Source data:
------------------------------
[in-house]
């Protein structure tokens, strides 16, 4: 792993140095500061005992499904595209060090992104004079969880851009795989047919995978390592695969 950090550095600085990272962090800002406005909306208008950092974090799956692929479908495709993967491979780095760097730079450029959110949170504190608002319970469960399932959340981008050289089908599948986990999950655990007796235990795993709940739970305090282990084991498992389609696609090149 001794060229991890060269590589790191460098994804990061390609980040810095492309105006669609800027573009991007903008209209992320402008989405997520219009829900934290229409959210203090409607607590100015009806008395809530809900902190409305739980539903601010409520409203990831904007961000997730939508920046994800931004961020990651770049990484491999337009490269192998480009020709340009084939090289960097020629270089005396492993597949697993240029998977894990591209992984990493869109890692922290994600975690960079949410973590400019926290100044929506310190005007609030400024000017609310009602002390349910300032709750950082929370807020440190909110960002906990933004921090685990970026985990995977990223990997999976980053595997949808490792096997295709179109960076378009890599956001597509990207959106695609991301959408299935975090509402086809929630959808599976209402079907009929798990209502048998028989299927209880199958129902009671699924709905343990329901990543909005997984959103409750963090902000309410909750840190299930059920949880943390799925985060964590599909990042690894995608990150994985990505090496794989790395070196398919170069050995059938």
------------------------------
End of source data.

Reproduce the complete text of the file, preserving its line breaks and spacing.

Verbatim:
[in-house]
């Protein structure tokens, strides 16, 4: 792993140095500061005992499904595209060090992104004079969880851009795989047919995978390592695969 950090550095600085990272962090800002406005909306208008950092974090799956692929479908495709993967491979780095760097730079450029959110949170504190608002319970469960399932959340981008050289089908599948986990999950655990007796235990795993709940739970305090282990084991498992389609696609090149 001794060229991890060269590589790191460098994804990061390609980040810095492309105006669609800027573009991007903008209209992320402008989405997520219009829900934290229409959210203090409607607590100015009806008395809530809900902190409305739980539903601010409520409203990831904007961000997730939508920046994800931004961020990651770049990484491999337009490269192998480009020709340009084939090289960097020629270089005396492993597949697993240029998977894990591209992984990493869109890692922290994600975690960079949410973590400019926290100044929506310190005007609030400024000017609310009602002390349910300032709750950082929370807020440190909110960002906990933004921090685990970026985990995977990223990997999976980053595997949808490792096997295709179109960076378009890599956001597509990207959106695609991301959408299935975090509402086809929630959808599976209402079907009929798990209502048998028989299927209880199958129902009671699924709905343990329901990543909005997984959103409750963090902000309410909750840190299930059920949880943390799925985060964590599909990042690894995608990150994985990505090496794989790395070196398919170069050995059938």